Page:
Washed Yeast from a Cake

More after the jump

Friday, June 22, 2012

Cascadian Dark Ale

Cascadian Dark Ale
Cascadian Dark Ale
American IPA
Type: All Grain Date: 3/10/2012
Batch Size (fermenter): 10.00 gal Brewer: Chris Vaught
Boil Size: 12.44 gal Asst Brewer:
Boil Time: 60 min Equipment: Keggle and Cooler
End of Boil Volume 11.44 gal Brewhouse Efficiency: 72.00 %
Final Bottling Volume: 10.00 gal Est Mash Efficiency 75.2 %
Fermentation: Ale, Two Stage Taste Rating(out of 50): 45.0
Taste Notes:


Amt Name Type # %/IBU
25 lbs Golden Promise (2.0 SRM) Grain 1 86.2 %
2 lbs Caramel/Crystal Malt -120L (120.0 SRM) Grain 2 6.9 %
1.00 oz Magnum [12.00 %] - First Wort 60.0 min Hop 3 20.8 IBUs
1.50 oz Magnum [12.00 %] - Boil 60.0 min Hop 4 28.4 IBUs
1.00 oz Cascade [4.90 %] - Boil 60.0 min Hop 5 7.7 IBUs
1.00 oz Cascade [4.90 %] - Boil 30.0 min Hop 6 5.9 IBUs
1.00 oz Cascade [4.90 %] - Boil 15.0 min Hop 7 3.8 IBUs
1.00 oz Cascade [4.90 %] - Aroma Steep 5.0 min Hop 8 0.0 IBUs
1.0 pkg California Ale (White Labs #WLP001) [35.49 ml] Yeast 9 -
2 lbs Black (Patent) Malt (500.0 SRM) Grain 10 6.9 %
1.00 oz Cascade [5.50 %] - Dry Hop 4.0 Days Hop 11 0.0 IBUs

Beer Profile

Est Original Gravity: 1.071 SG Measured Original Gravity: 1.046 SG
Est Final Gravity: 1.011 SG Measured Final Gravity: 1.010 SG
Estimated Alcohol by Vol: 7.9 % Actual Alcohol by Vol: 4.7 %
Bitterness: 66.6 IBUs Calories: 151.6 kcal/12oz
Est Color: 39.2 SRM

Mash Profile

Mash Name: Single Infusion, Light Body, Batch Sparge Total Grain Weight: 29 lbs
Sparge Water: 7.24 gal Grain Temperature: 72.0 F
Sparge Temperature: 168.0 F Tun Temperature: 72.0 F
Adjust Temp for Equipment: FALSE Mash PH: 5.20

Mash Steps
Name Description Step Temperature Step Time
Mash In Add 33.75 qt of water at 159.1 F 148.0 F 75 min
Sparge Step: Batch sparge with 3 steps (Drain mash tun, , 3.62gal, 3.62gal) of 168.0 F water
Mash Notes: Simple single infusion mash for use with most modern well modified grains (about 95% of the time).

Carbonation and Storage

Carbonation Type: Bottle Volumes of CO2: 2.3
Pressure/Weight: 12.08 oz Carbonation Used: Bottle with 12.08 oz Dry Malt Extract
Keg/Bottling Temperature: 70.0 F Age for: 30.00 days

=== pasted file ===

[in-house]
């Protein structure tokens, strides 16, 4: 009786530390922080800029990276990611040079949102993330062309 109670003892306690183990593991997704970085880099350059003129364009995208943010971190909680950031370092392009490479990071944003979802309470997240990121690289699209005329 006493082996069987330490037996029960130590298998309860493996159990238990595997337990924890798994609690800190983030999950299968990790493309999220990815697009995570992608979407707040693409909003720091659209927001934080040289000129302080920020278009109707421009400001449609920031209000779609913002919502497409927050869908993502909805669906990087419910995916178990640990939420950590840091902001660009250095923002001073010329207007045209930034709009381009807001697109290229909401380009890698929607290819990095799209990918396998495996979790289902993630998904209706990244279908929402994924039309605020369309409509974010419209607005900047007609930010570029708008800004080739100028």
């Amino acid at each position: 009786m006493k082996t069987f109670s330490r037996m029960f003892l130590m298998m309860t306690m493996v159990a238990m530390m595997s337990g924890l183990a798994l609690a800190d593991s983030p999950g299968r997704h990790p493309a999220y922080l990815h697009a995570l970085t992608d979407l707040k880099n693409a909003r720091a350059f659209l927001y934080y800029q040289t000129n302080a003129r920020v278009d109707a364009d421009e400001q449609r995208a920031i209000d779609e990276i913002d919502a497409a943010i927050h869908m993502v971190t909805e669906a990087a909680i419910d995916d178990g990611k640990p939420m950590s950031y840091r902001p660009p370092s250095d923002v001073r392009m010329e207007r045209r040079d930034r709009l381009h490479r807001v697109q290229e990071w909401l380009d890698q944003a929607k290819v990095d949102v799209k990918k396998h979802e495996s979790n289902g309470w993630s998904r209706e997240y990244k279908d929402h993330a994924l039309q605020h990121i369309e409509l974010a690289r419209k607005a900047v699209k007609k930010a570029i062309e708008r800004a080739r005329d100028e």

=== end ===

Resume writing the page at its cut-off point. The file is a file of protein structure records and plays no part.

Fermentation: Ale, Two Stage Storage Temperature: 65.0 F


Created with BeerSmith

Sunday, June 17, 2012

Frozen Yeast Bank - Part 1

To go along with the last post on yeast starters I thought it would be a good idea to introduce the frozen yeast bank.  This is not only a good way to always have plenty of yeast strains on hand but is also a very good way to save money if you brew quite often.  A standard liquid yeast strain is around $8.00 USD and even then those should normally be grown up in a starter anyway.  This method allows you to purchase one of those liquid cultures and use it many times.  As a side benefit you can keep limited edition strains that are sometimes released on hand when they are no longer commercially available.  Lets start with the equipment required. Flyguy's Homebrew Talk Frozen Yeast Bank Thread thread is where I got a ton of information on how to do this and it's a great read.

-Small glass vials with a good sealing top that can be frozen and stand up to the heat of a pressure cooker (cynmar lab product 115-27910 is what I selected)
-Some pipettes (I got mine on, the ones I purchased were graduated plastic 4ml
-Some food grade glycerine (also

Glass Vials from cynmar and the glycerine from amazon
-Something to hold the vials when they are in the pressure cooker, I used a beaker for most of these but you can also use several glass mason (canning) jars.

Vials staged in a beaker

-A pressure cooker, 15psi so that you can get up to 250°F is recommended. Read the instructions and follow them as these things can be very dangerous if used incorrectly.

-A small cooler and ice packs to go in your freezer.  A soft side small lunchbox sized cooler is a great option. This is to keep the yeast temperature stable during the auto defrost cycles most freezers have. (covered in part 2)

Optional (i.e. cheaper) Version - During each step in the process I'll  highlight a cheaper alternative if possible.  It likely won't be as clean (relatively speaking it will be the difference between sanitized and sterilized) but should work with the caveat that you will have a slightly higher chances of something going wrong due to an infection.

Procedure after the jump:

Wednesday, June 6, 2012

Yeast Starters

Good pitch rates with healthy yeast is one of the biggest steps anyone can take to making better beer.  The Mr. Malty site has a pitch rate calculator and tons of information on using yeast well.  This post will  cover making a starter for a batch done a few weeks ago from an old smack pack of yeast.

1.  Prepare some wort, I use dried malt extract (DME) in a concentration that will come pretty close to matching the design of the beer, 1.040 in this case.  Simply measure (by weight if you can, and you should be) your DME for the volume of the starter you plan on making and bring it to a boil  on the stove for a few minutes.  Hops are not needed here.

2.  Cool your wort down to pitching temperatures, I aim for below 70 °F for ales.  Just like your actual batch of beer make sure everything that touches the wort or yeast from here on out is sanitized.

Cooling the Wort in a Small Ice Bath
Flask Full of Start-San